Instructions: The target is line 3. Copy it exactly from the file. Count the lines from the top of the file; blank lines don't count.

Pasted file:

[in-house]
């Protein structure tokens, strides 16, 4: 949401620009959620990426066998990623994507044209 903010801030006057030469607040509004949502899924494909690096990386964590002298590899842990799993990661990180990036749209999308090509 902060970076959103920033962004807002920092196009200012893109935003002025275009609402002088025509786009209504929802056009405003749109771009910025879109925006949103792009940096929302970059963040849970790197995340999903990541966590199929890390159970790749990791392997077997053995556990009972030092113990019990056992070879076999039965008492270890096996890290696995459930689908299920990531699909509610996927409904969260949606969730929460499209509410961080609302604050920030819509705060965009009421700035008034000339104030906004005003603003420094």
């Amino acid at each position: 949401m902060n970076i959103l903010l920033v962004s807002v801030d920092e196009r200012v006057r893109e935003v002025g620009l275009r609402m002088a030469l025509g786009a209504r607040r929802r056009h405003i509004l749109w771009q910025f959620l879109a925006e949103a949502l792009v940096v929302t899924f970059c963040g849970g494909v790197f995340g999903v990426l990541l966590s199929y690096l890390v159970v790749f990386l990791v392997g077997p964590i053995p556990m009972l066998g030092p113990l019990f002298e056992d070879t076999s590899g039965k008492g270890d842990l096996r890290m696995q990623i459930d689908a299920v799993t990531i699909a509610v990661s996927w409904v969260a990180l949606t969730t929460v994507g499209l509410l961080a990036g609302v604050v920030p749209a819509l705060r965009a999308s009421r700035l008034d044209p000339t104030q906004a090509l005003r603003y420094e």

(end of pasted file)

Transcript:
């Amino acid at each position: 949401m902060n970076i959103l903010l920033v962004s807002v801030d920092e196009r200012v006057r893109e935003v002025g620009l275009r609402m002088a030469l025509g786009a209504r607040r929802r056009h405003i509004l749109w771009q910025f959620l879109a925006e949103a949502l792009v940096v929302t899924f970059c963040g849970g494909v790197f995340g999903v990426l990541l966590s199929y690096l890390v159970v790749f990386l990791v392997g077997p964590i053995p556990m009972l066998g030092p113990l019990f002298e056992d070879t076999s590899g039965k008492g270890d842990l096996r890290m696995q990623i459930d689908a299920v799993t990531i699909a509610v990661s996927w409904v969260a990180l949606t969730t929460v994507g499209l509410l961080a990036g609302v604050v920030p749209a819509l705060r965009a999308s009421r700035l008034d044209p000339t104030q906004a090509l005003r603003y420094e």